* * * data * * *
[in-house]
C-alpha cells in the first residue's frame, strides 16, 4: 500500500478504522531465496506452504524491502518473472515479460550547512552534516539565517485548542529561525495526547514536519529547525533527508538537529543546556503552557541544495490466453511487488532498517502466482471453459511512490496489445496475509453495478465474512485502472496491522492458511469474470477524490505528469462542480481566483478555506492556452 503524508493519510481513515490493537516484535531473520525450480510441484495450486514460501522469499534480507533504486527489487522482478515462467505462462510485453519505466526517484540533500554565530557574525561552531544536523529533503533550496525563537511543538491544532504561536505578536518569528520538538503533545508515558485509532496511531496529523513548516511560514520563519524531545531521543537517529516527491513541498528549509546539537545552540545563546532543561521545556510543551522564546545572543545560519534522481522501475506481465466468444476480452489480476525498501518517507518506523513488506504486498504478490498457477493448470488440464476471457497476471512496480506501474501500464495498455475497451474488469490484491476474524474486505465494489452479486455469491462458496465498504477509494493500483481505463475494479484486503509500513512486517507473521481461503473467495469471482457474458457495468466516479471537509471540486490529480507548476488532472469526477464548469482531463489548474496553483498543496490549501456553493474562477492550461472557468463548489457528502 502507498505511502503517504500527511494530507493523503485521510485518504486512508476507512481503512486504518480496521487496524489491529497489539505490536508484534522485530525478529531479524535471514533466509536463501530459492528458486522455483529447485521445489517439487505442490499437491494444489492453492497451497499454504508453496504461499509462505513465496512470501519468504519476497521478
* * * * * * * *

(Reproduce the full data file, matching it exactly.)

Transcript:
[in-house]
C-alpha cells in the first residue's frame, strides 16, 4: 500500500478504522531465496506452504524491502518473472515479460550547512552534516539565517485548542529561525495526547514536519529547525533527508538537529543546556503552557541544495490466453511487488532498517502466482471453459511512490496489445496475509453495478465474512485502472496491522492458511469474470477524490505528469462542480481566483478555506492556452 503524508493519510481513515490493537516484535531473520525450480510441484495450486514460501522469499534480507533504486527489487522482478515462467505462462510485453519505466526517484540533500554565530557574525561552531544536523529533503533550496525563537511543538491544532504561536505578536518569528520538538503533545508515558485509532496511531496529523513548516511560514520563519524531545531521543537517529516527491513541498528549509546539537545552540545563546532543561521545556510543551522564546545572543545560519534522481522501475506481465466468444476480452489480476525498501518517507518506523513488506504486498504478490498457477493448470488440464476471457497476471512496480506501474501500464495498455475497451474488469490484491476474524474486505465494489452479486455469491462458496465498504477509494493500483481505463475494479484486503509500513512486517507473521481461503473467495469471482457474458457495468466516479471537509471540486490529480507548476488532472469526477464548469482531463489548474496553483498543496490549501456553493474562477492550461472557468463548489457528502 502507498505511502503517504500527511494530507493523503485521510485518504486512508476507512481503512486504518480496521487496524489491529497489539505490536508484534522485530525478529531479524535471514533466509536463501530459492528458486522455483529447485521445489517439487505442490499437491494444489492453492497451497499454504508453496504461499509462505513465496512470501519468504519476497521478